Wisconsin football can’t seem to catch the break it needs in the BCS Standings.
Over the weekend, the Badgers dominated BYU, 27-17. While the game was most certainly not a blowout, Wisconsin was in control throughout. Playing against one of the nation’s most explosive rushing attacks, the Badgers’ defense shut it down. The Cougars’ dual threat quarterback Taysom Hill was held to one of his lowest rushing outputs of the season, and nearly half of BYU’s total yards came in the fourth quarter after Wisconsin was ahead by three scores.
Despite this, the Badgers only moved up two places in the BCS Standings this week, going from No. 24 to No. 22. This may have been Wisconsin’s last chance to make a major impact on their BCS at-large chances, and even though UW did everything that was asked, those chances appear slim.
It’s rather absurd how Wisconsin is getting no love this year. While the two losses and the weak schedule have done the Badgers no favors, their dominating rushing game, underrated defense, and just-enough-to-get-by passing attack make them arguably better than a few of the teams immediately above them. But it’s hard to make an impression on the computers, and no one really knows what goes into those formulas anyways.
In order to qualify for an at-large bid, Wisconsin must finish in the Top 14 of the BCS Standings and win at least nine games. BCS rules state that no more than two teams from each conference can make it to a BCS game. In the SEC, Alabama and Auburn currently hold the highest BCS rankings in the conference, thereby hypothetically eliminating Missouri, South Carolina, Texas A&M, and LSU from BCS contention. All four of these teams are currently ranked ahead of Wisconsin.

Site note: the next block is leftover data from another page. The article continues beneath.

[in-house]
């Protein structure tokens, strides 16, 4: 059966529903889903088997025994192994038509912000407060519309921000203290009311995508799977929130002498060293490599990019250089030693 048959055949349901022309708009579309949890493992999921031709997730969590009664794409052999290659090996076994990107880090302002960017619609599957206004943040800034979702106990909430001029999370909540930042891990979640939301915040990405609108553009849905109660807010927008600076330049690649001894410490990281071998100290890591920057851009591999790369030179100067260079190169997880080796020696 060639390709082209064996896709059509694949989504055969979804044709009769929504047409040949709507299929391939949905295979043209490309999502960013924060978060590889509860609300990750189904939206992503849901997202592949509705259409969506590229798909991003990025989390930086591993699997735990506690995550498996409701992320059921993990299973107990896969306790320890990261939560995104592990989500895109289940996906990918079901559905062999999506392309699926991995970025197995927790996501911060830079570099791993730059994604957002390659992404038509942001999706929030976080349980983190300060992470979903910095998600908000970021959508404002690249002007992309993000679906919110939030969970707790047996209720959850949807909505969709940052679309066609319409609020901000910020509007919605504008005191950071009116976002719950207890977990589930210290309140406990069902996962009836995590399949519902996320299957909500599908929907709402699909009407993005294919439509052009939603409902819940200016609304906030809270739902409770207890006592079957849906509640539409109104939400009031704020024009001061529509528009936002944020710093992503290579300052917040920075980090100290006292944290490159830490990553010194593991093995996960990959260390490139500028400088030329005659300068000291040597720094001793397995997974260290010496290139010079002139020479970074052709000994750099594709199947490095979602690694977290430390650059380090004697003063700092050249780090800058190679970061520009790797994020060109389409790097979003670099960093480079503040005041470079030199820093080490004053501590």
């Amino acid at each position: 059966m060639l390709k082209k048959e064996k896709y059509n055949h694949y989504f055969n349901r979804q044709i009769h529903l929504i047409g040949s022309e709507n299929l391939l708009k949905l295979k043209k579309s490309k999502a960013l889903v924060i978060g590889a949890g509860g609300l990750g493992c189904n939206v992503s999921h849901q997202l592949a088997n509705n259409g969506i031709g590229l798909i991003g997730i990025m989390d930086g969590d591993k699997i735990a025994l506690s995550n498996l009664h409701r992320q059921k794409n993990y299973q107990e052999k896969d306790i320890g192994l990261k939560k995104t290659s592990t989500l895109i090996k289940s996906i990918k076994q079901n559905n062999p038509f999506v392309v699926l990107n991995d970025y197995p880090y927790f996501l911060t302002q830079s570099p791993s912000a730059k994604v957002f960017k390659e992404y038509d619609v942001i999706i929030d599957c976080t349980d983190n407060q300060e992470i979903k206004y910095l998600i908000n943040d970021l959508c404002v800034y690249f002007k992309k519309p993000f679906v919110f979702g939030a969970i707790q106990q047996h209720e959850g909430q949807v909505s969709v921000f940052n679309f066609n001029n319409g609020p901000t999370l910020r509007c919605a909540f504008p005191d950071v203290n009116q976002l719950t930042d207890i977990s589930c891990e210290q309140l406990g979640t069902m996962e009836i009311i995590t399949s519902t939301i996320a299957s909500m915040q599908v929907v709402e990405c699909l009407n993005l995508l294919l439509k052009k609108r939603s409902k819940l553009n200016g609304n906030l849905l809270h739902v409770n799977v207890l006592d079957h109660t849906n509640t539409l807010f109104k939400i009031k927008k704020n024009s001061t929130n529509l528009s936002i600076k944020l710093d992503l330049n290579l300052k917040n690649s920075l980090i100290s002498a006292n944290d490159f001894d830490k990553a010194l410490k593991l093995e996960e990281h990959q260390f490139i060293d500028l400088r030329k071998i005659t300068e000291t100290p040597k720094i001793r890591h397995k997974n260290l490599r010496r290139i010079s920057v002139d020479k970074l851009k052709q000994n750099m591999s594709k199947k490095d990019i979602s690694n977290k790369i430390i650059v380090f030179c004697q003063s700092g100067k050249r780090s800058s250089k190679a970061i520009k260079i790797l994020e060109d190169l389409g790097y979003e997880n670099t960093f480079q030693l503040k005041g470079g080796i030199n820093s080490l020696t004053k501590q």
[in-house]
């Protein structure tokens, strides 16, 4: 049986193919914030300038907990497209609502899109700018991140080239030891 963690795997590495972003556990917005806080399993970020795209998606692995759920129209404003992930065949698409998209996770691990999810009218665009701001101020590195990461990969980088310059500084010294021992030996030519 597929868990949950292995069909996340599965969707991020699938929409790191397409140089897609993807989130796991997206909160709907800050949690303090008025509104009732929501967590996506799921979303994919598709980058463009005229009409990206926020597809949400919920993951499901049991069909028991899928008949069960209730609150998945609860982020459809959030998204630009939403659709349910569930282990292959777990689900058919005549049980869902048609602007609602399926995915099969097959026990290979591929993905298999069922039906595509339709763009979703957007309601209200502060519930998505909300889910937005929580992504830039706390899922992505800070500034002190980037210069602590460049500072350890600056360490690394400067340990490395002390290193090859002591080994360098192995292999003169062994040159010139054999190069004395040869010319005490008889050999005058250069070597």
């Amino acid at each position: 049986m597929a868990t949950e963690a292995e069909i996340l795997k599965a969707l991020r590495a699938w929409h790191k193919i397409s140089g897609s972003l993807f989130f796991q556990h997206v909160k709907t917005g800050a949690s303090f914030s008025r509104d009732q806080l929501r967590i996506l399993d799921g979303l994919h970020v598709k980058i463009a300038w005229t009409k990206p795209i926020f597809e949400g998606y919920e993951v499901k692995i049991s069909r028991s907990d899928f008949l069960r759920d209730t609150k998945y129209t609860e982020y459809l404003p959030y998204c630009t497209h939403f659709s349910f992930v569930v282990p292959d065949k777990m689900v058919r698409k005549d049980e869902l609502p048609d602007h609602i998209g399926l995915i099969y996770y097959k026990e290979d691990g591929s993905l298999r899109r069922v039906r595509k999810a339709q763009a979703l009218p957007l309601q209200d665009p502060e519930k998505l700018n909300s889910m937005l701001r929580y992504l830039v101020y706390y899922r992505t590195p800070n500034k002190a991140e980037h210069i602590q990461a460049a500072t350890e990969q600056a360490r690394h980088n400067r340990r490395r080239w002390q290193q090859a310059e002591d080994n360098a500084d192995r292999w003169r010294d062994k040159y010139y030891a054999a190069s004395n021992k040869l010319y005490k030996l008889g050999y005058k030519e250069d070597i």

In the Pac-12, Stanford and Oregon currently hold the conference’s highest rankings, which would hypothetically take out UCLA and Arizona State. Both the Bruins and Sun Devils are ahead of Wisconsin. In the Big 12, Baylor and Oklahoma State are the top two, hypothetically eliminating Oklahoma. In addition, only one team from a non-automatic qualifier conference can make a BCS bowl, which means either Northern Illinois or Fresno State, not both.
If we remove these hypothetical eliminations from the BCS Standings, then Wisconsin would move up to No. 13. Fresno State/Northern Illinois, Michigan State, UCF and Louisville would be ahead of Wisconsin. There would be one open spot for these five teams, assuming the top two teams from the ACC, Big Twelve, Pac-12, and SEC all receive berths, and Ohio State as well. That remaining spot is reserved for the champion of the American Athletic Conference, unless a non-AQ team finishes ahead of the AAC champion. So it’s safe to assume that the final spot would be taken by either Fresno State, Northern Illinois, UCF, or Louisville.
In other words, despite the fact that many of the teams ahead of Wisconsin won’t be eligible for BCS selection, the Badgers need to get into the Top 14 to be considered for at-large status. Once in the Top 14, Wisconsin’s strong fan base could make them a more attractive option than, say, Oklahoma State or Clemson. But with the way things look right now, it is essential to get into the Top 14.
Wisconsin may have one more shot to help itself in the BCS Standings when it plays resurgent Minnesota in two weeks. Otherwise, all the Badgers can do is do what is expected of them—beat the teams they should beat—and hope for the teams ahead of them to lose. It’s the only realistic path to a BCS return at this point.